Areas of Consensus and Controversy about Goal Setting in Rehabilitation: a Conference Report and Delphi Study
This presentation will report on a conference and Delphi study which aimed to identify current consensus and controversies in goal setting and to identify future directions of travel for research. The conference was sponsored by the UCL Partners Centre for Neurorehabilition and Kingston University/St Georges University London. This is the third such conference; the second consensus conference on goal setting was held in 2009 and reported in Clinical Rehabilitation (Playford et al, Areas of consensus and controversy about goal setting in rehabilitation: a conference report, 2009; 23(4):334 – 44). The aim of this third conference was to revisit those controversies and areas of consensus and identify how far we have progressed and what is yet to be done. The meeting was attended by 100 health professionals working in the field of rehabilitation throughout the day a Delphi process was conducted and to indicate views on arrival, and how new information and discussion is re-shaping our thinking This Delphi is currently being continued and the results will be presented. Further rounds of the Delphi are planned to refine the Delphi and ensure the findings reflect any new consensus.
The majority of talks in the meeting were kept brief to encourage debate and discussion with contributions from all participants welcome. Sessions in the goal setting meeting focussed on theoretical underpinnings, the potential benefits of and outcomes from goal setting, goal setting process including Bridges, metaphoric identify mapping, goal setting and action planning practice framework and goal attainment scaling. The final session focussed on different patient groups and the specific goal setting challenges associated these groups.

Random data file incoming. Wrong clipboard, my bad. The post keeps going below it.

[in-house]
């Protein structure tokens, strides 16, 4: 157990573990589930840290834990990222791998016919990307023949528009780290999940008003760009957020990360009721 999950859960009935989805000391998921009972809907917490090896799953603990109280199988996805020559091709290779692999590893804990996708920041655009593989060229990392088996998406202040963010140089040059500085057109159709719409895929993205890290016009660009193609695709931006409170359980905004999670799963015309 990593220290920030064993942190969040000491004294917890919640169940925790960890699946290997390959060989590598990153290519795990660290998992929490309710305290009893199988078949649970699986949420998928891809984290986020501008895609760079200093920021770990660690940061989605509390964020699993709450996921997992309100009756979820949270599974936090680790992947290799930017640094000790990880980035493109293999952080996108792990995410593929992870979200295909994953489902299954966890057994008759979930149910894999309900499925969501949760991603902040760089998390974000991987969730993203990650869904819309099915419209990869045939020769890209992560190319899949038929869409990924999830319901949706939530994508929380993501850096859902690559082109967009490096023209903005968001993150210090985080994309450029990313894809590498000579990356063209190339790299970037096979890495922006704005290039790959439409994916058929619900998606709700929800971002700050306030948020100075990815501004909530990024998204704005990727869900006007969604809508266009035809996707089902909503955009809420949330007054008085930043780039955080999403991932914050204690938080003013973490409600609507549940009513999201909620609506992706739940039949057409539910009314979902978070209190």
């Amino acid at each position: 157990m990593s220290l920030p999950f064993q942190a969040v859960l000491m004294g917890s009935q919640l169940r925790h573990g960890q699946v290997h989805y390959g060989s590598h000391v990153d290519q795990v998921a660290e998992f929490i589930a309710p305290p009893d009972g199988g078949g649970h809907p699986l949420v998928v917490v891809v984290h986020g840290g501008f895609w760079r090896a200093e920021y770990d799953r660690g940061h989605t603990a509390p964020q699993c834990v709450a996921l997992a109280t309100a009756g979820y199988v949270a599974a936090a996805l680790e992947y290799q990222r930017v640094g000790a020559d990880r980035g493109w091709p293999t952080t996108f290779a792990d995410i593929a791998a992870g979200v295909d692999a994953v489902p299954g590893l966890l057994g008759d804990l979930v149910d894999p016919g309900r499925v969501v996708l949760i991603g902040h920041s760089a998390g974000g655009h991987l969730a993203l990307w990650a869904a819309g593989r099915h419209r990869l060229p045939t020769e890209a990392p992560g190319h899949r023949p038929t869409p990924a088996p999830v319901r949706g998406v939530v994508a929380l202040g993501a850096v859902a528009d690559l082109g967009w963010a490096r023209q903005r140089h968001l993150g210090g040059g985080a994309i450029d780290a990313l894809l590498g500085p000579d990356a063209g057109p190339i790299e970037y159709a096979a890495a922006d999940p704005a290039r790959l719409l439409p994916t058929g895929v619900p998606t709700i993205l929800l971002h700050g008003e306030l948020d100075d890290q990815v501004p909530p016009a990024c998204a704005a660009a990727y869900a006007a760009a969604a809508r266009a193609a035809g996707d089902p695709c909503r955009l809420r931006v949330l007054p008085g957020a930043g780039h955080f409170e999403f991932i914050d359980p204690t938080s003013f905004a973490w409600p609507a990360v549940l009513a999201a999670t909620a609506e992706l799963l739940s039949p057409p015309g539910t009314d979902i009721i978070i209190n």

The following questions are being explored as part of the Delphi
What do you consider to be the most important reasons for using goal setting in neurorehabilitation? (i.e. what does goal setting achieve when it works well?)
Given your experience of being involved in goal setting in neurorehabilitation how would you measure the impact of what was achieved by/through goal setting?
What theories and/or models do you consider to be the most relevant to goal setting in a neurorehabilitation context?
When reporting on an approach to goal setting in neurorehabilitation, which components need to be described to allow replication within and across clinical settings elsewhere?
Given your understanding of the latest thinking on goal setting in neurorehabilitation, what research questions do you think need to be asked next in order to enhance clinical practice?
What do you think are the factors that affect the experience of patients/clients of goal-setting?